A developer has sued the City of Oxnard over the permit denial for a 7-Eleven store at 2900 Saviers Road. The City Council upheld the Planning Commission’s decision to deny a special use permit for the location at the corner of Channel Islands Boulevard and Saviers Road. The proposed development would have included the demolition of the existing four-story building located on the property.
The applicant, BV Oxnard, is suing to invalidate the City’s denial of the Special Use Permit to redevelop the property at 2900 Saviers Road and wants the Court to order the City to approve the project and award BV Oxnard’s costs of the suit and attorneys’ fees to be paid by the City.
The City will contest the case.
“It’s no surprise that they have sued the City, as the developer publicly made thinly veiled threats of litigation during the July Council meeting,” said City Manager Alex Nguyen. “We won’t just roll over and we will defend the decisions of the Planning Commission and the City Council.”
City Attorney Stephen Fischer said, “I am confident the City Council’s findings support its denial of the developer’s appeal, and the City will vigorously defend the Council’s decision.”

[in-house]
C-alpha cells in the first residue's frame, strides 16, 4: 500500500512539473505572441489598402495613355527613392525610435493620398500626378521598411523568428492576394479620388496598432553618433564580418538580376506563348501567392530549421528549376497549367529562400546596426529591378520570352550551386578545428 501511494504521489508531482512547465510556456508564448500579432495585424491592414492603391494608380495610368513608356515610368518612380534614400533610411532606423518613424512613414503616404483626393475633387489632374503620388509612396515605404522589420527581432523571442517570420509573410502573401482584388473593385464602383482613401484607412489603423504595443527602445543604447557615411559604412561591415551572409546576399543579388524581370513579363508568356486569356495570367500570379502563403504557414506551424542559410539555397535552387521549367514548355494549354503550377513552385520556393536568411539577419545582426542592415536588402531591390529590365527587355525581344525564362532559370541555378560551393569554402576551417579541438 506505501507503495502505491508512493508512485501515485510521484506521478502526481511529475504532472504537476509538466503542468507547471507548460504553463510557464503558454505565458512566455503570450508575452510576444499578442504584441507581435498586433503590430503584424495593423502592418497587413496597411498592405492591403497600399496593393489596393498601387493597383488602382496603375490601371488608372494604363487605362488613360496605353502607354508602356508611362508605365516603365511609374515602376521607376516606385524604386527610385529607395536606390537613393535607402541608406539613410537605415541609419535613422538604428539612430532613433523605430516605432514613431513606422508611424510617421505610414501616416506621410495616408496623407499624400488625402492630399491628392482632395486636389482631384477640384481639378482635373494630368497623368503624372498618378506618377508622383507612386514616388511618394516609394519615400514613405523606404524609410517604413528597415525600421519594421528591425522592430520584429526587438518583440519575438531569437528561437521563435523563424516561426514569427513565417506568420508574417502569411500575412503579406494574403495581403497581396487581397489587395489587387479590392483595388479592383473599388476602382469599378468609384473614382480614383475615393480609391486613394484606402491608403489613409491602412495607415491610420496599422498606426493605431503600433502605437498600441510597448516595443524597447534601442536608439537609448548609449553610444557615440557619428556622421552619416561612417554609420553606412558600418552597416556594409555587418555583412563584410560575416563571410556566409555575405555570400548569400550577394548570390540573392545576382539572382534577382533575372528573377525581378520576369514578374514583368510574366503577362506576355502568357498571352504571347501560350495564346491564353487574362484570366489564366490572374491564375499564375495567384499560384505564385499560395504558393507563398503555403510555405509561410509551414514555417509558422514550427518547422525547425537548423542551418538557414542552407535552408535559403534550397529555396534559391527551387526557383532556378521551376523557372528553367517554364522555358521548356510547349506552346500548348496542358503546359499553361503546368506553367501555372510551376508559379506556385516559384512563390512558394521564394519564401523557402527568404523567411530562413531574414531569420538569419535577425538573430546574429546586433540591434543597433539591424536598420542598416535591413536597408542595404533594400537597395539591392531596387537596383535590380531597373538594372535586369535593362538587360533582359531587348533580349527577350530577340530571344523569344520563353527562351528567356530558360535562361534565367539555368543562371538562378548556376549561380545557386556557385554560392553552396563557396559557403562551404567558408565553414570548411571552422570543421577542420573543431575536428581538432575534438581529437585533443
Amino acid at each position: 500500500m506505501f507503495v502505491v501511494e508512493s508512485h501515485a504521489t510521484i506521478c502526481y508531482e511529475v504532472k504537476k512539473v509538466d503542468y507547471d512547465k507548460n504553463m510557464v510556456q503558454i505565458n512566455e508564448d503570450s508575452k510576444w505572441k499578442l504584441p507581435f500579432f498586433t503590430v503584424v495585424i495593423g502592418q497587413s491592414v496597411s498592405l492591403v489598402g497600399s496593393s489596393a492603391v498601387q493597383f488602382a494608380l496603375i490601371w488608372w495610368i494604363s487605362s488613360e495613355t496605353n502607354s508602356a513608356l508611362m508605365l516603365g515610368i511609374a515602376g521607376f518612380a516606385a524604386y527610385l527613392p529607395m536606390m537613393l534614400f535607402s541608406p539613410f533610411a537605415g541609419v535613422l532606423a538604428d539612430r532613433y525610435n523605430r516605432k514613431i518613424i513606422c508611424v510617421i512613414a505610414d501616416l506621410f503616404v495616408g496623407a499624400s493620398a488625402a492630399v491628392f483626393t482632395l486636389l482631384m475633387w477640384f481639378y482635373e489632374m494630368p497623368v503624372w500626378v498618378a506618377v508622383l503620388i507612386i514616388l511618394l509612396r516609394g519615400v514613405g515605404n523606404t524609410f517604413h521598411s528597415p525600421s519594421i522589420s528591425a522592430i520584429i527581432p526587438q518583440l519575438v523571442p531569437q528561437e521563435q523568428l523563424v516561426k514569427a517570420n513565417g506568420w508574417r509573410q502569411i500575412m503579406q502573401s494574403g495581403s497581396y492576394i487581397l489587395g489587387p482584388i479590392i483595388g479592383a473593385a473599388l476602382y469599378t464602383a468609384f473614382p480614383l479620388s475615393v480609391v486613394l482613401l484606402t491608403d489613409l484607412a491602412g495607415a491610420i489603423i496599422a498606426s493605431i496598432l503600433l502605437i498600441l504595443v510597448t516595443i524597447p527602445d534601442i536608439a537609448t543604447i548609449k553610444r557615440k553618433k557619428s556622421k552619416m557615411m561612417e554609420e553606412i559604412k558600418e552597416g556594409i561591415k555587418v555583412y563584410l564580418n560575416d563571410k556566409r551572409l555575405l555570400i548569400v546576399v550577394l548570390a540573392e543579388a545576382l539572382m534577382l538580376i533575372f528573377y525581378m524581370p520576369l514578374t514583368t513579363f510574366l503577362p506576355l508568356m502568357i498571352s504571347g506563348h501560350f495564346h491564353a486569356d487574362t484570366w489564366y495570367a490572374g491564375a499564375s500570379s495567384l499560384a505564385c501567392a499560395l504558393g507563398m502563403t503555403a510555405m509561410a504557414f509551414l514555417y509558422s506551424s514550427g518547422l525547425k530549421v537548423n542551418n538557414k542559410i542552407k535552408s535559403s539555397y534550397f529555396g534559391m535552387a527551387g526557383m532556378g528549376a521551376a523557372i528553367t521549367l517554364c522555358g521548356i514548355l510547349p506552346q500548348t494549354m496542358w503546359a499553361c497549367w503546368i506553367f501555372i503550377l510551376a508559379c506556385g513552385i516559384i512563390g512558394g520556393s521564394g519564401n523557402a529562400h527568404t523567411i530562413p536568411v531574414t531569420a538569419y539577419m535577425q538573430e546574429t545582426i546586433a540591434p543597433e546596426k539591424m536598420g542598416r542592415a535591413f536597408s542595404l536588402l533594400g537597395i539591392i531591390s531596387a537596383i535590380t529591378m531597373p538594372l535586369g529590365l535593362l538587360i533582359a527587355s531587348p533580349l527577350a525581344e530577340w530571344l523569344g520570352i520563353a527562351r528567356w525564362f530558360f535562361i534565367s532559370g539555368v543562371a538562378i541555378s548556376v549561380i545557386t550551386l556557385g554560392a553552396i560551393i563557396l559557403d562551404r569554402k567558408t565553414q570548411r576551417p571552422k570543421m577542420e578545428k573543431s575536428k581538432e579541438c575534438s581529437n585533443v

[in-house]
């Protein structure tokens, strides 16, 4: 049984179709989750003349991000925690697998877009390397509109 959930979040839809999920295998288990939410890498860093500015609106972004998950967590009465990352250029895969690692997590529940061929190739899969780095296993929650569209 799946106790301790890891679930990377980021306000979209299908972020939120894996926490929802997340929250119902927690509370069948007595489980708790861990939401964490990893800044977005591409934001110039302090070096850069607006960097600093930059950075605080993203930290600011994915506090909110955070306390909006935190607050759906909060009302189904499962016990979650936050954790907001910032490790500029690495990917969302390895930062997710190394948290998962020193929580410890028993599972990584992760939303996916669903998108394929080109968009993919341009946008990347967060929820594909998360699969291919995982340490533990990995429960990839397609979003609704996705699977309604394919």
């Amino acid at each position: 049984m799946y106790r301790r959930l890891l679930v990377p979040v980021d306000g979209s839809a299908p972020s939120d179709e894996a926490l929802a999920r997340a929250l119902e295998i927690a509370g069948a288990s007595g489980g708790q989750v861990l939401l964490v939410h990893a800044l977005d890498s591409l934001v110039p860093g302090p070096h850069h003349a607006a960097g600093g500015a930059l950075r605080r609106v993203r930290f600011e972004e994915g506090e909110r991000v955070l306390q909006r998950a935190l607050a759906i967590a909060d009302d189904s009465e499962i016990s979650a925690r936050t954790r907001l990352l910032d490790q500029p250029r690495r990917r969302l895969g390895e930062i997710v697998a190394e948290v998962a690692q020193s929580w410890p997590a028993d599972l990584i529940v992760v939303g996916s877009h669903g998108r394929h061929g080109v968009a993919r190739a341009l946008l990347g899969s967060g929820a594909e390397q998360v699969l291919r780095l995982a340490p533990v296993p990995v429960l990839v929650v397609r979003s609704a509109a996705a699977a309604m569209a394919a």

The developer wants to demolish the existing four-story office building at the site and construct a 24-hour 7-Eleven store with a gas station that also sells beer and wine.
Both the Oxnard Planning Commission and City Council agree that the proposed project is detrimental to the health, safety, and welfare of the surrounding community. According to an Oxnard Police Department report, there is already an undue concentration of alcohol outlets in the vicinity, and the crime rate in the neighborhood is 4.9 times higher than the City’s average.
Evidence presented at the public hearings indicated that issues of loitering and panhandling by the homeless exist at the applicant’s current store located nearby. The applicant didn’t manage these problems. In addition to the quality of life issues, the applicant did not obtain an Historical Resource Assessment with the Ventura County Cultural Heritage Board with its plans to demolish the building at the project site. The impacts to significant historic resources remain unknown.